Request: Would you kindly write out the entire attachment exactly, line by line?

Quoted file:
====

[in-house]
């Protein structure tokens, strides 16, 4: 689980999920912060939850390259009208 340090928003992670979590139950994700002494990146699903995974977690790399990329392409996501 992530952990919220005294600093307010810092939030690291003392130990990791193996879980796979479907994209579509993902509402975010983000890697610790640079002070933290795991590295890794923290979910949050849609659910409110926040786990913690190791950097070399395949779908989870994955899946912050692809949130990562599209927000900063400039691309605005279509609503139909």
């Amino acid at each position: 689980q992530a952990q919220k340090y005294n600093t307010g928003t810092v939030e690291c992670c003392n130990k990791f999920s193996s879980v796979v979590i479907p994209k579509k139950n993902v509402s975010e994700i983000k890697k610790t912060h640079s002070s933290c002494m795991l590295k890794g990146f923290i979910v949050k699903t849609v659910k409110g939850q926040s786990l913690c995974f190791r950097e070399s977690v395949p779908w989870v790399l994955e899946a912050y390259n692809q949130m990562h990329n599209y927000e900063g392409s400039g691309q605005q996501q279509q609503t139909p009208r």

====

[in-house]
């Protein structure tokens, strides 16, 4: 689980999920912060939850390259009208 340090928003992670979590139950994700002494990146699903995974977690790399990329392409996501 992530952990919220005294600093307010810092939030690291003392130990990791193996879980796979479907994209579509993902509402975010983000890697610790640079002070933290795991590295890794923290979910949050849609659910409110926040786990913690190791950097070399395949779908989870994955899946912050692809949130990562599209927000900063400039691309605005279509609503139909």
């Amino acid at each position: 689980q992530a952990q919220k340090y005294n600093t307010g928003t810092v939030e690291c992670c003392n130990k990791f999920s193996s879980v796979v979590i479907p994209k579509k139950n993902v509402s975010e994700i983000k890697k610790t912060h640079s002070s933290c002494m795991l590295k890794g990146f923290i979910v949050k699903t849609v659910k409110g939850q926040s786990l913690c995974f190791r950097e070399s977690v395949p779908w989870v790399l994955e899946a912050y390259n692809q949130m990562h990329n599209y927000e900063g392409s400039g691309q605005q996501q279509q609503t139909p009208r």